|dc.description.abstract||Phosphate is an essential but limited macronutrient for all plants. In response to
limited levels of phosphate, plants have developed highly specialized developmental,
biochemical, and molecular responses. To further expand our knowledge of the
phosphate starvation induced signal transduction pathway in plants, the expression of the
phosphate starvation inducible Purple Acid Phosphatase 1 (PAP1) gene was studied in
transgenic Arabidopsis. While few components have been identified regulating gene
expression under phosphate starvation conditions in plants, one cis regulatory element
recognized by the MYB transcriptions factor Phosphate Starvation Response 1 (PHR1)
has been identified in many phosphate starvation induced (PSI) genes. PAP1 and many
other genes examined during the course of the mutant characterization contain this cis
Using the GUS reporter gene under control of the PAP1 promoter, a mutant
screen was devised for plants showing abnormal PAP1 response to phosphate nutrition.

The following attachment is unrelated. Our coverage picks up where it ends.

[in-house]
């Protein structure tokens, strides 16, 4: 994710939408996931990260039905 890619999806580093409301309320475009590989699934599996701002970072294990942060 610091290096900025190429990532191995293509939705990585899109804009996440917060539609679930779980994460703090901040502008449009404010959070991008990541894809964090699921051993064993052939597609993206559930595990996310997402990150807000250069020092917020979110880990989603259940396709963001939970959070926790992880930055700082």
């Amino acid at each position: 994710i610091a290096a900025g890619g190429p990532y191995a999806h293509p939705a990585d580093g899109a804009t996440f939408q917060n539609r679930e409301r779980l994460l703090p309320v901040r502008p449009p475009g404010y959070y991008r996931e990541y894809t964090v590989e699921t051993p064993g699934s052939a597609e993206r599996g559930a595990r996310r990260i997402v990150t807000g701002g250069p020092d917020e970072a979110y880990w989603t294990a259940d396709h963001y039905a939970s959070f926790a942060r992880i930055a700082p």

Three mutant lines were identified and subsequently characterized for the phosphate
starvation-induced signal-transduction pathway in Arabidopsis.
Two mutants, BT1 and BT2, both with dominant mutations, showed increased
GUS staining. The mutations in BT1 and BT2 are tightly linked to the transgene and to
each other, but complementation analysis suggested that they are in different genes.
Characterization of these mutants indicated that the PSI genes PAP1 and At4 (in BT1
roots), and RNS1 (in BT2 leaves) have alternative or additional methods of regulation
other than PHR, even though these genes all contain PHR1 binding sites. A third mutant, BT3, had a phenotype similar to the PAP1 null-mutant and did
not show PAP1 phosphatase activity under normal soil-grown conditions.
Characterization of BT3 indicates that PAP1, RNS1, and AtIPS1 are not exclusively
regulated by PHR1.
In an attempt to map the BT3 mutant in a Columbia background by crossing with
Landsberg erecta (Ler), it was discovered that the Ler ecotype does not show PAP1
phosphatase activity under normal soil-grown conditions. The PAP1 phosphatase
regulatory trait, named BT5, was mapped to a 15,562 bp-region area containing only two
genes between the GPA1 and ER markers on Chromosome 2.||en_US